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The Energy Information Administration (EIA) released new state crude oil production data this week for the month of September, and one of the highlights of that monthly report is that oil output in America’s No. 1 oil-producing state – Texas – continues its phenomenal, meteoric rise. Here are some details of oil output in “Saudi Texas” for the month of September:
1. Oil drillers in Texas pumped out an average of 2.726 million barrels of crude oil every day (bpd) during the month of September, which is the highest daily oil output in the Lone State State in any single month since at least January 1981, when the EIA started reporting each state’s monthly oil production (see chart above). Compared to a year ago, oil output in Texas increased by 28.9% in September, marking the 25th straight month starting in August 2011 that the state’s oil output has increased by more than 25% on a year-over-year basis.
2. Remarkably, oil production in the Lone Star State has more than doubled in less than three years, from 1.35 million bpd in April 2011 to 2.73 million bpd in September of this year (see chart above), and that production surge has to be one of the most significant increases in oil output ever recorded in the US over such a short period of time. A 1.35 million bdp increase in oil output in only 29 months in one US state is remarkable, and would have never been possible without the revolutionary drilling techniques that just recently started accessing vast oceans of Texas shale oil in the Eagle Ford Shale and Permian Basin oil fields. As I reported recently, both the Eagle Ford and Permian Basin oil fields in Texas are now producing more than 1 million bpd, joining an elite group of only nine super-giant oil fields globally that have ever produced that amount of oil at their peak.
3. The exponential increase in Texas oil output over roughly the last three years has completely reversed the previous, gradual 28-year decline in the state’s conventional oil production that took place from 1981 to 2009 (see arrows in chart) – thanks almost exclusively to the dramatic increases in the state’s output of newly accessible, unconventional shale oil.
4. In mid-2009, Texas was producing less than 20% of America’s domestic crude oil. The recent gusher of unconventional oil being produced in the Eagle Ford Shale and Permian Basin oil fields of Texas, thanks to breakthrough drilling technologies, has recently pushed the Lone Star State’s share of domestic crude oil above 30% in each of the last 17 months, and all the way up to 35% of America’s crude output in both August and September.
5. Oil output has increased so significantly in Texas in recent years that if the state was considered as a separate oil-producing country, Texas would have been the 10th largest oil-producing nation in the world for crude oil output in July (most recent month available for international oil production data) at 2.625 million bpd – just slightly behind No. 9 Kuwait at 2.65 million bpd and ahead of No. 11 Mexico at 2.52 million bpd.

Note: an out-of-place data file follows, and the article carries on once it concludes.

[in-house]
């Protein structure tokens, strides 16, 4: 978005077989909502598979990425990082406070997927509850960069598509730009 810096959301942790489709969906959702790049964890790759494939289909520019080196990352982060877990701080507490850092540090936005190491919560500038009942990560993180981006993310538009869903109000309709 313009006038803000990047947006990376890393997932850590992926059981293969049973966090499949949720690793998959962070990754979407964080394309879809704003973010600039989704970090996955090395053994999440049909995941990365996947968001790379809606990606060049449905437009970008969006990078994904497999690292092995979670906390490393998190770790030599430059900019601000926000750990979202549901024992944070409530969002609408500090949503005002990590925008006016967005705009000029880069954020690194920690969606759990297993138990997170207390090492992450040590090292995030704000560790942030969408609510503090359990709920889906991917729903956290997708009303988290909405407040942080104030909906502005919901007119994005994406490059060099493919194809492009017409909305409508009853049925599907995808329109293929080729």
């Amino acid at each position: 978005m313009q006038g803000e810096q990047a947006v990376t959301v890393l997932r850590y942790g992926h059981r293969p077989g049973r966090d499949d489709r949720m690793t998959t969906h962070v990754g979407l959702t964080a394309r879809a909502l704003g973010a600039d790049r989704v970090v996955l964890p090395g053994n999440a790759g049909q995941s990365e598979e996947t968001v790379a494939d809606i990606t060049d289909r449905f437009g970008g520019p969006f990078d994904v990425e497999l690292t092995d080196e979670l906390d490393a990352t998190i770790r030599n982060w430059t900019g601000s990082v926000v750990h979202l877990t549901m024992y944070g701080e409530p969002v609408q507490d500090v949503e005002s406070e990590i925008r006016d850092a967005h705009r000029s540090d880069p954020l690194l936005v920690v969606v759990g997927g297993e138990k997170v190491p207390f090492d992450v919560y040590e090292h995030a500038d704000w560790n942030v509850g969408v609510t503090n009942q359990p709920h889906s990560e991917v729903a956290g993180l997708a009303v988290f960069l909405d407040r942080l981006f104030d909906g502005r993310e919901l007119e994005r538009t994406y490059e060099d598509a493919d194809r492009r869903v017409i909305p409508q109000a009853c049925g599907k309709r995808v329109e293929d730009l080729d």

6. The dramatic increase in Texas’s oil production is bringing jobs and economic prosperity to the state. For example, over the last 12 months through October, payrolls in the state of Texas increased by 267,400 jobs, which was a 2.40% annual increase in the state’s employment level, compared to 1.74% increase in US payrolls over that period. Every business day over the last year, more than 1,000 new jobs were created in the Lone Star State, and many of those jobs were directly or indirectly related to the state’s booming oil and gas industry, which experienced a 5.5% increase in payrolls (15,000 new jobs) over the most recent 12-month period through October. Oil and gas companies in Texas hired almost 58 new employees every business day over the last year, or about 7 new hires every hour!
MP: The significant increase in Texas’s oil production over the last several years is nothing short of phenomenal, and is a direct result of America’s “petropreneurs” who developed game-changing drilling technologies that have now revolutionized the nation’s production of shale oil. Thanks to those revolutionary technologies, Texas is now home to two of only ten super-giant oil fields to ever produce more than 1 million barrels of oil per day – the Eagle Ford and Permian Basin.
For oil output in Texas to increase to double in only 29 months, and increase so dramatically that the state produced more than one-third of all US crude oil in August and September, is undoubtedly one of the most remarkable energy success stories in US history – and it’s just getting started. At the current pace of annual increases of 25% or more, Texas oil production is on track to surpass 3 million bpd in early 2014, and then surpass 4 million bpd in the spring of 2015. With those projected increases in Texas oil output, the state could soon surpass Kuwait, UAE, Iraq, Iran and even Canada to move up in the international production rankings to become the world’s No. 5 or No. 6 oil producer within the next few years.
“Saudi Texas” continues to be the shining star of The Great American Energy Boom.
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